What I never did sense in Croatia was the kind of Yugo-nostalgia I encountered in Slovenia (“Where the wind blows softly”, NS, 8 December 2017), and this is backed up by polling data – because Croatia did not have a jolly little war of independence, it had a horrendously bloody war. So its victory remains the central fact of the country’s politics. “There’s this group of half a million people who are recognised as homeland defenders,” says Dejan Jovic, professor of international relations at the University of Zagreb. “They are not one homogeneous body but they are represented by various organisations whose interest is to see the war never ends. They talk as though they are the creators of the state and therefore they are sovereign and the state is not.” Thus they have an effective veto on government policy, of the kind exercised by big money and the NRA in the US and Daily Mail editor Paul Dacre in Britain. Jovic, however, is beginning to sense a change. “My students no longer have a memory even of this war. They’re a new generation. They are also split into several groups. Some are looking to be heroes of the next war and some challenge the heroic narrative completely. But the largest group just repeats the rhetoric as ritual. It’s like communism was for my generation. They learn it in school but they don’t really believe it.”

Eventually this stop-banging-on-about-the-war-dad generation will inherit the country. But it hasn’t happened yet. The conflict in some way touched almost every family in Croatia, including improbable people in improbable ways: the art historian Theo de Canziani was sent, along with other experts, into the battleground frontier town of Vukovar, two weeks after it was liberated, to assess the damage to its heritage. “The place was smoking,” he recalled, “and there was this strange, very sweet smell. It was only later, when my grandmother died and I was with her, that I realised what that smell was.”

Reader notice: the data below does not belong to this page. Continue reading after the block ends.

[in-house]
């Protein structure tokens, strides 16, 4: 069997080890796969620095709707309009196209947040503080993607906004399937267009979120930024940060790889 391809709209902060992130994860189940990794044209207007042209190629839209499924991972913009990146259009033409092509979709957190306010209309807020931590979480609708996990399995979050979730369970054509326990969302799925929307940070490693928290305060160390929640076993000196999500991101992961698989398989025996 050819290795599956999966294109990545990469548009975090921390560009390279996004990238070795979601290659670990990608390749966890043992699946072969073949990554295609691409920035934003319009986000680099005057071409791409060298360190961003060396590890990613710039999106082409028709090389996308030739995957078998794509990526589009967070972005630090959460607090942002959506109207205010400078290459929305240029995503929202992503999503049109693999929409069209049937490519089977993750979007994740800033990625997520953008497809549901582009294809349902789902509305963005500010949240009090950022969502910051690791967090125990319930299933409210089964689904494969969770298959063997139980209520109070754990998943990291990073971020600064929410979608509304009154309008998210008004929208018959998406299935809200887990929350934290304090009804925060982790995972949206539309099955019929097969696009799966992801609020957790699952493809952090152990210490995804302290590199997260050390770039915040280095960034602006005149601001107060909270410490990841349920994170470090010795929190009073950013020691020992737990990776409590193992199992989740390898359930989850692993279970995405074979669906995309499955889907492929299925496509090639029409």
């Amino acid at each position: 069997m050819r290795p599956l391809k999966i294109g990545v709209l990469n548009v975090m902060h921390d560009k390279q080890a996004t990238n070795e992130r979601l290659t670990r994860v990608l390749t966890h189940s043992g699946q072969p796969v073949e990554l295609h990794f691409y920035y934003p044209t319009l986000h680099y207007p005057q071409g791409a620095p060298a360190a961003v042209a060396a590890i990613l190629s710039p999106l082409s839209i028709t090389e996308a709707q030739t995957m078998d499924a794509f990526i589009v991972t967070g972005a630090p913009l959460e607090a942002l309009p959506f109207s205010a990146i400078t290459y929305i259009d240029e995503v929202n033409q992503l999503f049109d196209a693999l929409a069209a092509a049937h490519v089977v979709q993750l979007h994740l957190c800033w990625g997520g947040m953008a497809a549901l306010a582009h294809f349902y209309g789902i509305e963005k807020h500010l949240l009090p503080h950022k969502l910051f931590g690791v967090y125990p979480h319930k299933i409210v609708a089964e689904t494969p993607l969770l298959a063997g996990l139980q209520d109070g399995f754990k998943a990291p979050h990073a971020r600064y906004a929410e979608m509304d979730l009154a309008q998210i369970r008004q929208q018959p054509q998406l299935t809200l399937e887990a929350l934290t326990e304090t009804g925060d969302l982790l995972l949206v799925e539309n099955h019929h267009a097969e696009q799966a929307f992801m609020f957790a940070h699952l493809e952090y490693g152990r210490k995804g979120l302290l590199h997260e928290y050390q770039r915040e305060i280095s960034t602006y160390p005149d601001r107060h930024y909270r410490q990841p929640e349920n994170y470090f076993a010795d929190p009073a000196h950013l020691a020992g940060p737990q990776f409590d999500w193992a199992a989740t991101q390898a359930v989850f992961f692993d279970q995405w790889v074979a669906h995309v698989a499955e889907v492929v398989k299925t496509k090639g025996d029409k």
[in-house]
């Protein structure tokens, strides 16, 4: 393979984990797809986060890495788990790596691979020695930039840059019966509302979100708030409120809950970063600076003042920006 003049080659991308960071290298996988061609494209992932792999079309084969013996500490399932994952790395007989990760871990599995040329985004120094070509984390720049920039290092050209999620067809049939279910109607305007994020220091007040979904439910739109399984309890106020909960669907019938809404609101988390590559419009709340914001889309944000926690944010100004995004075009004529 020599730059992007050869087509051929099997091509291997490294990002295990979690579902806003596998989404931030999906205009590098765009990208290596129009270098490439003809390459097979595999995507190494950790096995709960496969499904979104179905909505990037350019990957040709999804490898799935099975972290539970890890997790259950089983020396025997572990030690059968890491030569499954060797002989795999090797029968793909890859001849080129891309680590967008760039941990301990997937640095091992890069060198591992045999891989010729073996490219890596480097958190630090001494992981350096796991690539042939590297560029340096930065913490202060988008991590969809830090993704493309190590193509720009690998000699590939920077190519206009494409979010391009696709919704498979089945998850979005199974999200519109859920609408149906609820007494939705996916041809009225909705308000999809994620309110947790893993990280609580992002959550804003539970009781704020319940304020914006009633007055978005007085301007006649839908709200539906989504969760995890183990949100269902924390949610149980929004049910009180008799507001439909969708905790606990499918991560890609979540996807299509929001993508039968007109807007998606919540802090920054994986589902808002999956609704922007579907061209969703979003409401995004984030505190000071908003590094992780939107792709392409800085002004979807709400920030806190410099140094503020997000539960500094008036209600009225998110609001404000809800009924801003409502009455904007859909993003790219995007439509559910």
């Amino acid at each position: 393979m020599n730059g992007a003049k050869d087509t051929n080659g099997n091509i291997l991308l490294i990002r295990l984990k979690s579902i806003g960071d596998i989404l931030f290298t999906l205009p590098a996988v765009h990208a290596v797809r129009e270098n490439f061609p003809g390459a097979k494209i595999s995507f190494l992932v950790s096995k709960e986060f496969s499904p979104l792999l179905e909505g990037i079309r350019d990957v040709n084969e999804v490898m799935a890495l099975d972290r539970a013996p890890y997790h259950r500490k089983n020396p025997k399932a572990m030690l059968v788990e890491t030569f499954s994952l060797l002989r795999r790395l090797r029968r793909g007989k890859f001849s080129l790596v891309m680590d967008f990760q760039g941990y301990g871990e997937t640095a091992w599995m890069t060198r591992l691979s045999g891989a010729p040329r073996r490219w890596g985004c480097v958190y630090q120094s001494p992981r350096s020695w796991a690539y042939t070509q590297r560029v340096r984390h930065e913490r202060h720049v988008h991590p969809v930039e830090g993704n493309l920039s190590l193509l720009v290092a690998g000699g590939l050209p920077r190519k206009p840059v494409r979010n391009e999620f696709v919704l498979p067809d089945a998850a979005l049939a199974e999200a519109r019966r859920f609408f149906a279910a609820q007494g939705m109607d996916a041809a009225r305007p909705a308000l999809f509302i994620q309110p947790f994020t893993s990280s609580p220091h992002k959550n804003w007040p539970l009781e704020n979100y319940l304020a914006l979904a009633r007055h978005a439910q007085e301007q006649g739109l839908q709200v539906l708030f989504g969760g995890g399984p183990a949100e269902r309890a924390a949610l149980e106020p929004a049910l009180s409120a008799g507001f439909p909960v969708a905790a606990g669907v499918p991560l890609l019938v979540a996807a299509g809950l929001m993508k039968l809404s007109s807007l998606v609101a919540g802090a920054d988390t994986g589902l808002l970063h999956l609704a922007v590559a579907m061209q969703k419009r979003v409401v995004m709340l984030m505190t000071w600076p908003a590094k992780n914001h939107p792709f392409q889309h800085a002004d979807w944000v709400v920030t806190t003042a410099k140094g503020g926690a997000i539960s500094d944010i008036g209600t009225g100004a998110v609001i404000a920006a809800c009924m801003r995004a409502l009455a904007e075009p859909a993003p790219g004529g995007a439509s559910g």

As one diplomat observed to me: “You see on the commemorative days that Croatia is not yet ready to move on. They have not got to the point when they can remember the sacrifices on both sides. There’s a quick mention of Serb deaths in the politicians’ text but then they’re into nationalist celebrations and even chanting Ustaše slogans.” And after the war criminal Slobodan Praljak’s suicide in court in November (an act of what seemed to me very Croatian theatricality), there was an unseemly degree of sympathy.

The war did achieve, more by chance than judgement, a nationalist objective that sets Croatia apart from most developed nation states. It has gone from being multi-ethnic, multicultural and multi-religious to more mono-ethnic, monocultural and mono-religious. Croats rushed back from neighbouring countries to replace the minorities who fled the other way. Not merely did Croatia end up as an independent state and a member of both Nato and the EU, its minority population went down from 22 per cent to below 8 per cent. “This did create a sense of stability,” explained Bojan Aleksov, senior lecturer in Balkan history at University College London. “But externally it brought lots of troubles, particularly Croatia’s bad relations with its neighbours.”

That homogeneity helps a lot of mould fester behind the democratic facade. “We have a politicised civil service and judiciary and high levels of patronage,” a political analyst told me. “They always talk of reform. It goes down well in Brussels. It goes down well locally. But nothing ever happens. Court cases last five, ten, 20, 30 years even. A 30-year divorce case? Can you imagine?”

***

Homogeneous or not, there are (over-simplifying somewhat) three very different Croatias. The Croatia the world knows is its frontier with the kindly and beguiling Adriatic – a thousand islands, islets and reefs, 3,600 miles of coast in all. Here the communist-era blocks of flats are now being matched by the jerry-building of the new capitalism, and the country’s highly successful tourist industry.

Aleksov gives the credit to Islamic State. “No one wants to go to Egypt, to Turkey, to Tunisia. So they go to Croatia. We go every year and notice some terrible new tourist development and tell people no one’s going to come to Croatia because these places are so dreadful. And they tell us that every year it’s fuller. Fifteen per cent increases. So what can you say?” (If your hotel collapses, don’t even think of suing. Not in Croatia.) As well as the shoddy buildings, there are smart new ones too, built dubiously without obvious regard to the technicalities of ownership, never mind planning regulations. There are people here with whom one does not argue.

Inland, there is Zagreb, a lively and attractive city, and the prosperous region nearby. But I took a pre-dawn train east from Zagreb into Slavonia – not to be confused with Slovenia, Slovakia or indeed Snowdonia. “Pancake-flat, river-rich Slavonia,” the Lonely Planet guide’s very short section on the region begins, “is all but untouched by tourism…” It then devotes the next few pages pretty much to explaining why it’s likely to stay that way.